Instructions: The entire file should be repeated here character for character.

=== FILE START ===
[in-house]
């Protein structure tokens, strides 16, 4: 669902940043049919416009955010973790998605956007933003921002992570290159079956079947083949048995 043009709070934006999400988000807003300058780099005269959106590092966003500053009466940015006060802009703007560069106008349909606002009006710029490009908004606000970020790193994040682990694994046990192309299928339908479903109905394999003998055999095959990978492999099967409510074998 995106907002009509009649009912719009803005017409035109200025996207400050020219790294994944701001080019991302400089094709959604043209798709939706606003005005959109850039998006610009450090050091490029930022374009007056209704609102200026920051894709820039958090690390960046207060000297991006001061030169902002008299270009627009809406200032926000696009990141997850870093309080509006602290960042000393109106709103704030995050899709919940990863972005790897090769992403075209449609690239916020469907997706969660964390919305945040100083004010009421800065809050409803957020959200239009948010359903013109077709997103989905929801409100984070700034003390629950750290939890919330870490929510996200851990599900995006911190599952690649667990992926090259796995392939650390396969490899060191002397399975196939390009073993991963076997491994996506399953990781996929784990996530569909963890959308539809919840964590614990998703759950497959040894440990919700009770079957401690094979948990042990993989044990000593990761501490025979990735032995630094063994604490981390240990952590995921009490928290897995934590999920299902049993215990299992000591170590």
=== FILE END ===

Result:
[in-house]
């Protein structure tokens, strides 16, 4: 669902940043049919416009955010973790998605956007933003921002992570290159079956079947083949048995 043009709070934006999400988000807003300058780099005269959106590092966003500053009466940015006060802009703007560069106008349909606002009006710029490009908004606000970020790193994040682990694994046990192309299928339908479903109905394999003998055999095959990978492999099967409510074998 995106907002009509009649009912719009803005017409035109200025996207400050020219790294994944701001080019991302400089094709959604043209798709939706606003005005959109850039998006610009450090050091490029930022374009007056209704609102200026920051894709820039958090690390960046207060000297991006001061030169902002008299270009627009809406200032926000696009990141997850870093309080509006602290960042000393109106709103704030995050899709919940990863972005790897090769992403075209449609690239916020469907997706969660964390919305945040100083004010009421800065809050409803957020959200239009948010359903013109077709997103989905929801409100984070700034003390629950750290939890919330870490929510996200851990599900995006911190599952690649667990992926090259796995392939650390396969490899060191002397399975196939390009073993991963076997491994996506399953990781996929784990996530569909963890959308539809919840964590614990998703759950497959040894440990919700009770079957401690094979948990042990993989044990000593990761501490025979990735032995630094063994604490981390240990952590995921009490928290897995934590999920299902049993215990299992000591170590």